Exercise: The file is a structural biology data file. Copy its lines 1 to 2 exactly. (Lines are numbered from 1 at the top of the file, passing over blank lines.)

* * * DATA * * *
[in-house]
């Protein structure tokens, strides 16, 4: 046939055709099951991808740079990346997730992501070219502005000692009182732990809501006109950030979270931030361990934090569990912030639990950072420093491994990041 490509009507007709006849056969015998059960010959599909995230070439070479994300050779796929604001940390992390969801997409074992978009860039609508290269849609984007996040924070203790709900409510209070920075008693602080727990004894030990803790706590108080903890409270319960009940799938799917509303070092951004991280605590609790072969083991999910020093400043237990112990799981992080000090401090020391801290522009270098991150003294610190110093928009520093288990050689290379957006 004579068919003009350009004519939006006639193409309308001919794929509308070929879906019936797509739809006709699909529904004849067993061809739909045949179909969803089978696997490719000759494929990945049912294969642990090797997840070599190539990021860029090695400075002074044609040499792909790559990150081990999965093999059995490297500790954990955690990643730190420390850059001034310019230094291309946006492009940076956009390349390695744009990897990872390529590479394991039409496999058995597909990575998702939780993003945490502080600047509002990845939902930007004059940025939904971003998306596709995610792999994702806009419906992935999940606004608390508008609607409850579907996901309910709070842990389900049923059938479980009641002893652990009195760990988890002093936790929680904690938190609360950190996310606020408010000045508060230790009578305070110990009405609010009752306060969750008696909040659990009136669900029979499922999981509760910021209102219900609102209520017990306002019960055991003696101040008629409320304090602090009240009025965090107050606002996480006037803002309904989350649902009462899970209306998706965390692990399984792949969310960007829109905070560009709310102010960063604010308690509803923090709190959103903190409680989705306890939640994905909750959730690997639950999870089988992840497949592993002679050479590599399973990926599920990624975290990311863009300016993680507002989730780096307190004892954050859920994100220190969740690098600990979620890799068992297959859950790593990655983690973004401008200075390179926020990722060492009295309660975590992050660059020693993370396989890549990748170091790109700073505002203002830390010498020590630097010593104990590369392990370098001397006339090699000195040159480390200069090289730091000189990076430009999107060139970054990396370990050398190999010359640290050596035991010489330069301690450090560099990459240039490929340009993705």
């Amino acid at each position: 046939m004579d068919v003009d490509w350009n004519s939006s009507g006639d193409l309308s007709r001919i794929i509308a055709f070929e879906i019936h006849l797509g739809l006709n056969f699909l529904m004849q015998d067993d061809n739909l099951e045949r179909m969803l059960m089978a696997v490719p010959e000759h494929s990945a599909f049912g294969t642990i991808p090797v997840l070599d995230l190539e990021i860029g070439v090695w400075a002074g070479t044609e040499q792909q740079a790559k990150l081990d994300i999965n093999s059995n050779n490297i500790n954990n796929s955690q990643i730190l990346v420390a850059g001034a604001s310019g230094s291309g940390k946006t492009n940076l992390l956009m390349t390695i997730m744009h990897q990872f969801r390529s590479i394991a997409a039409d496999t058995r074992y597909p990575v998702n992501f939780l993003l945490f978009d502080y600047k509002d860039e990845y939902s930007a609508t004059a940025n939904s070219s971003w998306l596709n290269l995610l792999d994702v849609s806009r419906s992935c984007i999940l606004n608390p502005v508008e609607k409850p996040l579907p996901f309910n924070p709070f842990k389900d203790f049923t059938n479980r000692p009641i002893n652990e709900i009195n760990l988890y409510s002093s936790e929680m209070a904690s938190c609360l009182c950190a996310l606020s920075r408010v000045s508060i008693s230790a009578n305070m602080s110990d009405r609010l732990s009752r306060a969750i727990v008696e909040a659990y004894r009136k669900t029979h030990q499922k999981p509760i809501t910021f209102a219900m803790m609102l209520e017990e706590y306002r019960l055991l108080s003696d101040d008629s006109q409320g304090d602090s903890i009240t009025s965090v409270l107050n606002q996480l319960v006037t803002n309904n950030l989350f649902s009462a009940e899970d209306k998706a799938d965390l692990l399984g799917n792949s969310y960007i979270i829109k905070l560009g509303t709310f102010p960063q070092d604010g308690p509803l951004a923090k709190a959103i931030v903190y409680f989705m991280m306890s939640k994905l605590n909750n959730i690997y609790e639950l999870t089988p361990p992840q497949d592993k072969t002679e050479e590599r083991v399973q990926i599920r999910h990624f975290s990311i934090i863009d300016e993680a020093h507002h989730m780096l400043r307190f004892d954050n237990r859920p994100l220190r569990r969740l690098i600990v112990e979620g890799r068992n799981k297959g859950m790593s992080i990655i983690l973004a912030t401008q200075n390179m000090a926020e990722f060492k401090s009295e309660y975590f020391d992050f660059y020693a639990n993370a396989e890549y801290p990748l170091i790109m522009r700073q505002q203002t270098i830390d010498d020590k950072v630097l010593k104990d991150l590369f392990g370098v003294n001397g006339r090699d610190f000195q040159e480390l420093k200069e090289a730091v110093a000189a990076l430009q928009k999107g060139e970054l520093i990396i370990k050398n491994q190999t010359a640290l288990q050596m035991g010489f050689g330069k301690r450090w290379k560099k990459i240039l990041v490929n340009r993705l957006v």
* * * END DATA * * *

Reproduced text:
[in-house]
């Protein structure tokens, strides 16, 4: 046939055709099951991808740079990346997730992501070219502005000692009182732990809501006109950030979270931030361990934090569990912030639990950072420093491994990041 490509009507007709006849056969015998059960010959599909995230070439070479994300050779796929604001940390992390969801997409074992978009860039609508290269849609984007996040924070203790709900409510209070920075008693602080727990004894030990803790706590108080903890409270319960009940799938799917509303070092951004991280605590609790072969083991999910020093400043237990112990799981992080000090401090020391801290522009270098991150003294610190110093928009520093288990050689290379957006 004579068919003009350009004519939006006639193409309308001919794929509308070929879906019936797509739809006709699909529904004849067993061809739909045949179909969803089978696997490719000759494929990945049912294969642990090797997840070599190539990021860029090695400075002074044609040499792909790559990150081990999965093999059995490297500790954990955690990643730190420390850059001034310019230094291309946006492009940076956009390349390695744009990897990872390529590479394991039409496999058995597909990575998702939780993003945490502080600047509002990845939902930007004059940025939904971003998306596709995610792999994702806009419906992935999940606004608390508008609607409850579907996901309910709070842990389900049923059938479980009641002893652990009195760990988890002093936790929680904690938190609360950190996310606020408010000045508060230790009578305070110990009405609010009752306060969750008696909040659990009136669900029979499922999981509760910021209102219900609102209520017990306002019960055991003696101040008629409320304090602090009240009025965090107050606002996480006037803002309904989350649902009462899970209306998706965390692990399984792949969310960007829109905070560009709310102010960063604010308690509803923090709190959103903190409680989705306890939640994905909750959730690997639950999870089988992840497949592993002679050479590599399973990926599920990624975290990311863009300016993680507002989730780096307190004892954050859920994100220190969740690098600990979620890799068992297959859950790593990655983690973004401008200075390179926020990722060492009295309660975590992050660059020693993370396989890549990748170091790109700073505002203002830390010498020590630097010593104990590369392990370098001397006339090699000195040159480390200069090289730091000189990076430009999107060139970054990396370990050398190999010359640290050596035991010489330069301690450090560099990459240039490929340009993705």